The Muscogee County School Board had been receiving complaints about its policies regarding citizens addressing the board during meetings and work sessions.
The policies conflicted on the time limits, variously stated as 3, 5 and 10 minutes. So the board asked the administration earlier this year to research the issue and make recommendations.
Superintendent David Lewis presented the suggested revisions during Monday's work session, which include making the time limit 5 minutes for all public comments.
Board members John Thomas of District 2, Naomi Buckner of District 4 and Frank Myers of District 8 expressed concerns. They also questioned the rationale for these proposed restrictions:
Never miss a local story.
"Comments must be confined to the agenda item."
"Individuals and/or groups who addressed the Board previously may be denied the opportunity to address the Board again on the same topic within a six-month period."
The proposal does call for the agenda to be posted three days before the work session instead of the current two.
But citizens must make their request to address the board seven days in advance. So if they would be limited to speaking about only agenda items, this proposal essentially would prohibit citizens from addressing the board at the work sessions at all.
"We're making it more difficult for people, the members of the public, the people that pay for public education, to have their voice heard in this meeting or in this forum," Thomas said.
"That's not the intention," Lewis said.
"But that's what's happening," Thomas said.
"Well, no, we're actually giving them an additional day to sign up and see what the topics are," Lewis said.
Myers noted these policy proposals come one month after Muscogee County voters, after a divisive campaign, approved by a slim margin (54-46 percent) renewing the Special Purpose Local Option Sales Tax to help fund the school district's capital projects.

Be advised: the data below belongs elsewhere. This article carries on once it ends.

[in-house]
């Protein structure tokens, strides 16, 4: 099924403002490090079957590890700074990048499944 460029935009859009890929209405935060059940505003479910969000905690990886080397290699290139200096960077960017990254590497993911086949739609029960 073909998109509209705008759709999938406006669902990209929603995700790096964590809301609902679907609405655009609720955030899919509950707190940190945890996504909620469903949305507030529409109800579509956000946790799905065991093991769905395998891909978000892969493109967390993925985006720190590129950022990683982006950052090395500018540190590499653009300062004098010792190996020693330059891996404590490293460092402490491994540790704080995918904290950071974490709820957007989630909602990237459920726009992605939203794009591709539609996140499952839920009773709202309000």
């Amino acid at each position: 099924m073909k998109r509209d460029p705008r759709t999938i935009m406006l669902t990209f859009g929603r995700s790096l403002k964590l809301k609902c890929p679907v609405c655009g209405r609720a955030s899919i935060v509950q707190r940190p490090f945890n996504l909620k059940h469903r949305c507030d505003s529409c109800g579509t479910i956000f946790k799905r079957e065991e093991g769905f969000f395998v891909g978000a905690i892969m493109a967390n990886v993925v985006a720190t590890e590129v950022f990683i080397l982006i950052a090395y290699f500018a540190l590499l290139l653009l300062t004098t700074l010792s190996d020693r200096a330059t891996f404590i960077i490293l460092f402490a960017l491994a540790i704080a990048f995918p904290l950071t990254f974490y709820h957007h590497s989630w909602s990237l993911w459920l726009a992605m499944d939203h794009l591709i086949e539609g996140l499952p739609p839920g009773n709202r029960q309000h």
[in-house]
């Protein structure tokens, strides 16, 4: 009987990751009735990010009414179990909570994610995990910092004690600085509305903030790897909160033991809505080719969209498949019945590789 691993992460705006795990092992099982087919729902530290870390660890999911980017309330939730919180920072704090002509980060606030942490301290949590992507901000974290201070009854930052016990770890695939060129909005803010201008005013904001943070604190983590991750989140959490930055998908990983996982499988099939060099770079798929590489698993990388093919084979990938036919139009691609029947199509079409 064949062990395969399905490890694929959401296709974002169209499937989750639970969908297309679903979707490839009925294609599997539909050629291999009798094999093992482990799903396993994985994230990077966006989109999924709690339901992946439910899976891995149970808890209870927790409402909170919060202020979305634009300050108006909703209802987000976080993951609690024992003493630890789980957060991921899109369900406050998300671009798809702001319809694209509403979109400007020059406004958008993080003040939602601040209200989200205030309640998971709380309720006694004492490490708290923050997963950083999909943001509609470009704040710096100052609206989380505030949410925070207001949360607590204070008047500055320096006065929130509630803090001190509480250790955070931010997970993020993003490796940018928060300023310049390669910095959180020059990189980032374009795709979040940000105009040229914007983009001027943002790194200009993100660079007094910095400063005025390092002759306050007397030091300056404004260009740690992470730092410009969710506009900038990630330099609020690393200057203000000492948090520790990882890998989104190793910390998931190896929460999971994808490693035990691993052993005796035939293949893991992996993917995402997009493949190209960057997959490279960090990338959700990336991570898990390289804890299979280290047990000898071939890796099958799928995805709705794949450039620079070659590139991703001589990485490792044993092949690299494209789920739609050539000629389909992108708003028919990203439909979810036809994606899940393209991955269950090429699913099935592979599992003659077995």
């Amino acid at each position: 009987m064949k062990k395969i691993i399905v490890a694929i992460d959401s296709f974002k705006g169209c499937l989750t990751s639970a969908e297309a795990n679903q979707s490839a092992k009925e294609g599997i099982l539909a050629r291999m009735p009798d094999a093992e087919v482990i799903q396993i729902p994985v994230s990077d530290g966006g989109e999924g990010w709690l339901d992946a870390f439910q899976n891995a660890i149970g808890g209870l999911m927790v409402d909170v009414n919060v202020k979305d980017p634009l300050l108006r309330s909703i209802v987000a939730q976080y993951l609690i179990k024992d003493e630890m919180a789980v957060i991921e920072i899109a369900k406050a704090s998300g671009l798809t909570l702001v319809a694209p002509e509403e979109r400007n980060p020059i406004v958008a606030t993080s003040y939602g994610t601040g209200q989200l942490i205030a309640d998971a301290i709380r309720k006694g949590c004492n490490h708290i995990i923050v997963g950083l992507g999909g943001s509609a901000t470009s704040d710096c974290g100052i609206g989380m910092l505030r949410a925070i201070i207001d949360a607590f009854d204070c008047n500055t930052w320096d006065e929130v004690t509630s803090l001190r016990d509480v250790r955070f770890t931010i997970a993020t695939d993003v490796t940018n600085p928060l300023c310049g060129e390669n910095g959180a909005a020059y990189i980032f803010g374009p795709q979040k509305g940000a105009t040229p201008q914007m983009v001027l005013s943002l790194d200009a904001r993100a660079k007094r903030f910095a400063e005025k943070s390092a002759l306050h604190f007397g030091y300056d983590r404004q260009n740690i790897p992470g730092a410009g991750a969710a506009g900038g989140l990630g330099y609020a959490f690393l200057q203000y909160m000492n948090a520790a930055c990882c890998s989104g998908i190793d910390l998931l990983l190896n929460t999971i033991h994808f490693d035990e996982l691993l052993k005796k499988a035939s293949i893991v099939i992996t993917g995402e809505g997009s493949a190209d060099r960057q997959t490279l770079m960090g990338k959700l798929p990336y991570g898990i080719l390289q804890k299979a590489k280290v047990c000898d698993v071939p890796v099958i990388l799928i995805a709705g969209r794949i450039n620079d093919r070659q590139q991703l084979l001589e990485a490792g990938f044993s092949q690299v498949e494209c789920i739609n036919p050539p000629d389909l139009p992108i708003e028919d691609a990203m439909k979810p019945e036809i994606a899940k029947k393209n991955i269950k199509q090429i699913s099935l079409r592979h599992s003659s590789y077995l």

"These fine people have given us another $192 million to work with," Myers said. "I wonder why we didn't have this policy change a month ago. Or do I really wonder? Of course not. I think the timing of this is both deceitful and hypocritical."
Board chairman Rob Varner of District 5 objected to that characterization.
"Some of the comments that were made, words like 'muzzling' and 'trying to restrict' and that this is some type of conspiracy, apparently, that we're breaking this after the vote, is ludicrous on its face," Varner said. "I just disregard every bit of that because it's so wrong."
Kia Chambers, the nine-member board's lone county-wide representative and the policy committee's chairwoman, noted policy changes must have two readings, so the board couldn't vote on these proposals at next Monday's meeting anyway.
Regardless, based on the expressed objections, she asked Lewis to revise the proposed revisions and try again. So we might be Chattering about this again.
During a discussion Tuesday of possible changes in the city's Alcoholic Beverage Ordinance, Councilor Mimi Woodson, who is famously protective of the reputation of Victory Drive, said the city must be cautious about changing rules that might allow more undesirable businesses to reopen there.
"The whole reason for the (alcoholic beverage restrictions) is to get rid of some of those lingerie shops," Woodson said. "I went to one I was invited to and I saw a 17-year-old girl that I know that was an A student stripping."
Umm, what? Did we hear that right?
Here in Chatterland, we think hiring is a really good thing. But, if you're an employer, how you go about it can cause some grief if you're not careful.
That's because a nationwide survey of human resource people and hiring managers by job site, CareerBuilder, found that one in five such people who help vet and hire prospects in the workplace have asked what is deemed by federal law to be illegal questions.
So you don't have to guess what those questions are - and find yourself and your company in hot water - here they are:
What is your religious affiliation?
Are you pregnant?
What is your political affiliation?
What is your race, color or ethnicity?
How old are you?
Are you disabled?
Are you married?
Do you have children or plan to?
Are you in debt?
Do you social drink or smoke?